It's funny that despite his own surname being part of his team's name Marco Andretti is sometimes forgotten by driving with Kanaan and Patrick (indeed, I posted this without anything on him). Still, there's lot of room for improvement after last year's disastrous campaign for Marco. Father/team owner Michael had a sophomore slump of his own in 1985, but was CART runner-up the following year. Will history repeat itself?
If there has been any surprises so far in 2008, it is the strength of the Vision Racing cars of Ed Carpenter and A.J. Foyt IV. They tested well, and are starting 2nd and 3rd at Homestead ahead all the Penske and AGR cars at Homestead (only Scott Dixon did better). The team recently added a lucrative sponsorship deal from Menards. The Menards used to be team owners in the early days, winning a championship with Tony Stewart. Perhaps since Tony George no longer has to field more cars to help the car count, they can concentrate resources better towards winning races.
How will Champ Car do?
The teams formerly associated with the Champ Car Series have an incredibly difficult task ahead of them: in unfamiliar cars, unfamiliar racing situations (at least for most of the drivers), and limited resources to run a team well. Last week I said I think a Champ Car team will win this year, and I think it still might. It will be a street or road course race, since they have been able to be competitive there in testing. Oval racing is very unfamiliar for most of these guys, and it has shown. In Homestead qualifying yesterday, all but two of the drivers on Champ Car teams (Justin Wilson and Franck Perera) were out-qualified by last year's extreme backmarker Milka Duno. The schedule will help these teams though, as the races they should be strongest in are at the end of the season. I wouldn't be surprised to see one or two do well at Indianapolis, since they have an entire month to practice.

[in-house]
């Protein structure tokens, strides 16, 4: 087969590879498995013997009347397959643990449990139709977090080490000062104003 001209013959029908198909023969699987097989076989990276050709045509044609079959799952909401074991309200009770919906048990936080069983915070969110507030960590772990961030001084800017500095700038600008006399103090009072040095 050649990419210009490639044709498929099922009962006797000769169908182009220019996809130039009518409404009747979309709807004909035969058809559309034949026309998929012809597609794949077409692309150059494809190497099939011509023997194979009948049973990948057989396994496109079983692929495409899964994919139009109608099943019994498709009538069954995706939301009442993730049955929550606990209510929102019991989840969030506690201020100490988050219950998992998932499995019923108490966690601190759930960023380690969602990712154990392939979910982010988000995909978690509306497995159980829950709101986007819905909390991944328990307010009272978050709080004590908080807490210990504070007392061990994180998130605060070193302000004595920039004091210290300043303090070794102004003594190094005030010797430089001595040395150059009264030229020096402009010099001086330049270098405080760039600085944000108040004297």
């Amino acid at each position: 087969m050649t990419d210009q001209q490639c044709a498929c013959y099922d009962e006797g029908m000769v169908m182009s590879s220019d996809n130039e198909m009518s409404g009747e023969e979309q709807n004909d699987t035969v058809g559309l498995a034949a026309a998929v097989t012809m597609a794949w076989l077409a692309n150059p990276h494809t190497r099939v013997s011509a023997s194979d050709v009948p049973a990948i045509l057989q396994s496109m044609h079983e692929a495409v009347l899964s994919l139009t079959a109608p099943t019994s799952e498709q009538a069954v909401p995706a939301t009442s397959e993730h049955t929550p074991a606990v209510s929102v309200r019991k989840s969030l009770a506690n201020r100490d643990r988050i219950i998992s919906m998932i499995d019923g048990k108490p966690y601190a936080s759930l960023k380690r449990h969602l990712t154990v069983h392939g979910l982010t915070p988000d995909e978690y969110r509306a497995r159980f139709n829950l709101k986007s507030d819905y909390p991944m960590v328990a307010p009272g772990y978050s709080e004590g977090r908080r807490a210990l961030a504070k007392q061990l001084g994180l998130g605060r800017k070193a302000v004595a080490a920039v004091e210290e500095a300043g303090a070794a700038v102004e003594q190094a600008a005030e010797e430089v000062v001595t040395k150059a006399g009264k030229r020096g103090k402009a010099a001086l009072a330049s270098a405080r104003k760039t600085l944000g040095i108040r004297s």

Previous Oval Experience for Champ Car drivers
- Oriol Servia: 27
- Bruno Junqueira: 22 (incl. 4 Indy 500 starts)
- Justin Wilson: 5
- Will Power: 1
- Everybody Else: 0
If there's one concern I have for these teams, it is readiness. We've also seen a lack of equipment hamper teams so far, as the much-touted Graham Rahal won't be participating this weekend, as a testing crash on Monday proved too severe to the car to have it ready for today's race. There is only a one week turnaround to the St. Pete race (likely the reason for Rahal's absence, since Newman/Haas/Lanigan would rather be ready for the street race), a race that might be a smaller field than Homestead if a few of the Champ Car guys crash this weekend.
No team will be challenging for the title in '08, there is still some hardware available. Nearly all the drivers that came over with the exception of Oriol Servia and Bruno Junqueira have been designated as “rookies” for this season, and so the Rookie of the Year honors will be up for grabs. The “Rookie” class (which also includes Andretti Green's Hideki Mutoh and Roth Racing's Jay Howard) is certainly an improvement on last years, which was a grand total of Ryan Hunter-Reay and Milka Duno (had it not been for Hunter-Reay's late season hiring by Rahal Letterman, she would have won ROY by default).
Season Standings Prediction: The Top 10
- Tony Kanaan
- Scott Dixon
- Helio Castroneves
- Ryan Briscoe
- Dan Wheldon
- Marco Andretti
- Danica Patrick
- A.J. Foyt IV
- Vitor Meira
- Justin Wilson